Davis draws on that confidence to take a major step forward, allowing all the ways he’s challenged
himself to give him a greater sense of certainty and conviction. “There are a lot of things I can’t
control,” he says, “but I can control the records I make, and I want to know that I did everything
possible to make the best music I could. So far, I feel sure that I’ve done that.”

Now with Bluebird Days, Davis can undoubtedly say, “This is exactly the record I want to put out. I
don’t know what’s going to happen with it, but I can at least tell you that the one certainty I do have
about this record, is I’m proud of it.”


View all news on Jordan Davis


Tyler Hubbard has released his new single, “Park,” the follow-up to his third solo No. 1 “Back Then Right Now.” The song, which he co-wrote with Jesse Frasure, Ashley Gorley and Canaan Smith, is from his latest album, Strong.

“Park” actually reminded Tyler of a real-life incident that occurred when he was a teenager.

“I literally didn’t think of it until about halfway through the song, and I had a flashback to being 15 and riding around, and my girlfriend was 16,” recalls Tyler. “She had a Toyota Camry, and I remember us riding around and we had a little tradition where we would find a parking lot and stop on the way, usually on the way home from church we would stop somewhere and kill a little time in the parking lot, if you will. And so, yeah, we were coming home and we pulled off into this, actually another church parking lot, a lot of churches in small town Georgia, apparently. But, anyways, we pulled off into the parking lot and we were sitting there making out and next thing you know, there’s blue lights behind me. Man, I was kind of nervous and the cop comes up and he kind of makes a bigger deal than it should’ve been. I was only about a mile from my house, so he ended up escorting us home, walking me to the door, making a scene about it with my dad and saying you know, ‘Caught these two down here in this parking lot.’ So, my dad had to make a scene about it too, so he grounded me for about a month. At 15 years old, when you’re grounded for a month, especially from your girlfriend, I was like, ‘Wait, I can’t…’ She was my ride at that point. So, yeah, I was out of commission and lesson learned. I should’ve just went home and sat in the driveway and made out. But, so yeah, I had a nostalgic memory attached to this song. Every time I sing this song, I think about it.” (laughs)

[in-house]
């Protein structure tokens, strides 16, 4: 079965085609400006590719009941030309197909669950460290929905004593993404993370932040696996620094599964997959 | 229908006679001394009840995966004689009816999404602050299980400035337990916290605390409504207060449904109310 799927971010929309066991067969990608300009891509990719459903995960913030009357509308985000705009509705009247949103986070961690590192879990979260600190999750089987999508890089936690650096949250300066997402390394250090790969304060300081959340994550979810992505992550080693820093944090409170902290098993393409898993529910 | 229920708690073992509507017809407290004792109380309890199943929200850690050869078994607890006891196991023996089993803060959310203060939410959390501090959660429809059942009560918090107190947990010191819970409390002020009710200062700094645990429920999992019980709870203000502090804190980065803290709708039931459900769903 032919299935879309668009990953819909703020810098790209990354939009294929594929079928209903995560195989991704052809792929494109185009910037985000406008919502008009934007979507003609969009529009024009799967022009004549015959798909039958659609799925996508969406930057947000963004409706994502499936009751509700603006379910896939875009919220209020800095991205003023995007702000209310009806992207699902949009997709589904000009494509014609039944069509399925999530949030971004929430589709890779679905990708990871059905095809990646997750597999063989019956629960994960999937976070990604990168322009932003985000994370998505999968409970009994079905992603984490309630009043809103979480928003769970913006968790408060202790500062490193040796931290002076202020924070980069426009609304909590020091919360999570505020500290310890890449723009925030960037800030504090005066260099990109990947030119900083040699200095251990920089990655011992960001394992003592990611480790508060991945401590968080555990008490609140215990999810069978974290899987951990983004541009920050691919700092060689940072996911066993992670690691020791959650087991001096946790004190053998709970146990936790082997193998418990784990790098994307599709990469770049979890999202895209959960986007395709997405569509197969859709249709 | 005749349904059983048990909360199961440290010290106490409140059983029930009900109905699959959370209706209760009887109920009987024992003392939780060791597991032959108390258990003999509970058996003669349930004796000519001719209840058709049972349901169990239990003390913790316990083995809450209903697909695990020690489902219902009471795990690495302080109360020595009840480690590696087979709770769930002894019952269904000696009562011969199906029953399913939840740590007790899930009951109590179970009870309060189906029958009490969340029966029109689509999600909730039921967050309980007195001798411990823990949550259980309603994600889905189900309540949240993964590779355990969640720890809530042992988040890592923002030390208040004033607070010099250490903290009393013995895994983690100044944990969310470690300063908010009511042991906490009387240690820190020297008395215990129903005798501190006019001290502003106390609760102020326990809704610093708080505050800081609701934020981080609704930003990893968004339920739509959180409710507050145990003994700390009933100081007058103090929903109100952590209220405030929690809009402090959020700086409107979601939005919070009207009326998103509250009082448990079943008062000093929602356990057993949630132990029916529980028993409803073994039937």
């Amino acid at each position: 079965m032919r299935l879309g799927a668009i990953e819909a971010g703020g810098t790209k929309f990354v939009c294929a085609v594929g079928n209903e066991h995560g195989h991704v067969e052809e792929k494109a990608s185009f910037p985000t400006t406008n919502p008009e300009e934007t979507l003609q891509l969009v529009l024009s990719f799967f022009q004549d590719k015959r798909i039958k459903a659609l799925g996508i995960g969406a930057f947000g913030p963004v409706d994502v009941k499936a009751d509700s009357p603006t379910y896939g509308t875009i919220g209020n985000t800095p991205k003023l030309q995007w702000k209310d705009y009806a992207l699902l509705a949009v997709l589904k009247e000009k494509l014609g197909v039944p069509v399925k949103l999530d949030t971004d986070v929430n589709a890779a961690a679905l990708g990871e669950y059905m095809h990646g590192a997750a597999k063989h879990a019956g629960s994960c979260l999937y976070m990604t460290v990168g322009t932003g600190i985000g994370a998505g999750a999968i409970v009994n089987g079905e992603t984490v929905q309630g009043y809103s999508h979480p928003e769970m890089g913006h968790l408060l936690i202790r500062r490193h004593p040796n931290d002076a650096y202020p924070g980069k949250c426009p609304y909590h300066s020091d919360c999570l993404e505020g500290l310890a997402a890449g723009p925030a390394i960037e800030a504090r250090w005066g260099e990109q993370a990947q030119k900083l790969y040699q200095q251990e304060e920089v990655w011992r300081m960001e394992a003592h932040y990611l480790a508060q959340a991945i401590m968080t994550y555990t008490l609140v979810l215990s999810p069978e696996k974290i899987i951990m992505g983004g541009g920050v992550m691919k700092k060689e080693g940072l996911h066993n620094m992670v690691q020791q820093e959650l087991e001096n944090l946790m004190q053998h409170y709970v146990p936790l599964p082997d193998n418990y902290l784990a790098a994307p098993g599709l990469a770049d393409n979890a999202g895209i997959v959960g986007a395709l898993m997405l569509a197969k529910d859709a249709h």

Tyler has a few more dates on Kane Brown’s In The Air Tour, and then he’ll headline some fairs and festivals throughout the summer, followed by his headlining Strong World Tour kicking off September 6th in Indianapolis.

Audio / Tyler Hubbard recalls a nostalgic memory attached to his song, “Park.”


Tyler Hubbard (Park) OC: …about it. (laughs) 1:23